After graduation she will enter Metropolitan College to earn a master’s degree in city planning. Coupled with her undergraduate degree in environmental policy, she hopes to work abroad one day with low-income housing settlements, “which lack official governance, planning, and other city infrastructures,” Brady says.
Botello spent much of his time at BU volunteering at the University’s Community Service Center Student Food Rescue. At Thanksgiving, he coordinated the efforts of fellow students as they collected and distributed approximately 1,000 pounds of turkeys and another 1,000 pounds of vegetables and desserts to needy residents in the Brookline area. He was also a First-Year Student Outreach Project (FYSOP) coordinator and participated in marching band and percussion, all while working as the student manager at the Warren Tower dining hall and Marciano Commons.
“I think I was in shock when I received the email telling me I was being inducted into the Scarlet Key Society,” Botello says. “I laughed because I never thought of myself as a Scarlet Key winner. I had seen friends win it in years past, and it’s a pretty prestigious award to get.” After graduation Botello plans to spend two weeks biking from New Orleans to Dallas for Ride for the Future to highlight the work of local leaders who are dealing with the health and climate harms of fossil fuels.
At tonight’s induction ceremony, the Scarlet Key recipients will pass through three stations. First, they are tapped with a sword on each shoulder by a Scarlet Key alum. Students next sign the Scarlet Key book—which contains the signatures of every past recipient. Finally, they receive a certificate and the Scarlet Key pin, which carries an image of a scarlet key and the BU crest.
The Honorary Scarlet Key Award, which recognizes exceptional alumni, faculty, staff, or trustees, will be given to three members of the BU community: longtime men’s hockey coach Jack Parker (SMG’68, Hon.’97), who recently announced his retirement; Kelly Walter, an associate vice president and executive director of admissions; and Diane Meuser, a College of Arts & Sciences associate professor of mathematics and statistics.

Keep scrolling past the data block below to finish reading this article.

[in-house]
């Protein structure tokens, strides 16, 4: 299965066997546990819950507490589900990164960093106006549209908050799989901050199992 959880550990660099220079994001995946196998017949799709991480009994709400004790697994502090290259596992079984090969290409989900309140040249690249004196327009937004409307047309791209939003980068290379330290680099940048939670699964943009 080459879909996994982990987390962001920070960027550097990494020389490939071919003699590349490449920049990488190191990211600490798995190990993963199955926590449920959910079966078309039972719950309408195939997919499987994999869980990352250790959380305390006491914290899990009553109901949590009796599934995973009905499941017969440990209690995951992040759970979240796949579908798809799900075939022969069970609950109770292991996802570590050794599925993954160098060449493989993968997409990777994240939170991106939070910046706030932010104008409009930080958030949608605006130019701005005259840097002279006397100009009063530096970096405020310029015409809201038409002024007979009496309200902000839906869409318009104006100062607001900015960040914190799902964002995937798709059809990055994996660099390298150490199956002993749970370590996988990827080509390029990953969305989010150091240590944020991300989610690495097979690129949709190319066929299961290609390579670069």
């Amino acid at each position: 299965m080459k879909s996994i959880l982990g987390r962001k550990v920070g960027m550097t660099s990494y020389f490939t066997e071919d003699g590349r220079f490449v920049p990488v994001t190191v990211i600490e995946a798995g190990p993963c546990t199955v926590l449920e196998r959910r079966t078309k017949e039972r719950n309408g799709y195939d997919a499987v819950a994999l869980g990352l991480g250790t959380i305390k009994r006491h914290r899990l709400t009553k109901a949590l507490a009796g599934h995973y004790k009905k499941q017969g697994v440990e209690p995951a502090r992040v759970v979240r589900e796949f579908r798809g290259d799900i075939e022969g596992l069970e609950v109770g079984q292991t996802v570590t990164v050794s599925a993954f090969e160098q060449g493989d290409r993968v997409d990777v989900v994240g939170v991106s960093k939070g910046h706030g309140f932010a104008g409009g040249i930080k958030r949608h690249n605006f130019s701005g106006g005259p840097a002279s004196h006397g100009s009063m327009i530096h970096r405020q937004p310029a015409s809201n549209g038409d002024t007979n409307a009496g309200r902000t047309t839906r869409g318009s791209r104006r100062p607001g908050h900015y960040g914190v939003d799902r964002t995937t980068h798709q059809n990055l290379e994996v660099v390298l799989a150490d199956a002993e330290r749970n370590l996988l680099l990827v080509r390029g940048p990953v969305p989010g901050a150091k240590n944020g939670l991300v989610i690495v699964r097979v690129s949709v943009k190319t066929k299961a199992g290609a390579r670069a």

Meuser, who has been at the University for 32 years, is the faculty-in-residence at Claflin Hall, but is most famous for hosting weekly math nights at the Rich Hall Cinema Room, where she invites BU students to come for math homework help. She often drafts upperclassmen to help tutor when she is busy with other students. Meuser also hosts homemade ice cream nights (she can make over 800 flavors) and leads students on hikes around the New England area.
The honorary Scarlet Key Award nomination, she says, is an affirmation of her goals at BU. “The line that stood out to me was that someone who wins this award is involved with the intellectual and personal life of students,” Meuser says. “I definitely think that is one of my goals here. I want to make students’ intellectual life better, and I do that with my math help and advising students, but I’m also interested in them as people and in their personal formation.”
The winner of this year’s Leila Saad Award, which honors the “most scarlet of the Scarlet Key” recipients with a $1,000 prize, will be announced at the end of the ceremony.
Read a detailed history of the Scarlet Key Awards here.
The Scarlet Key Society ceremony is tonight, May 16, at 6 p.m. in the George Sherman Union Metcalf Ballroom, 775 Commonwealth Ave. All are welcome.
More information about Commencement can be found on the Commencement website.+ Comments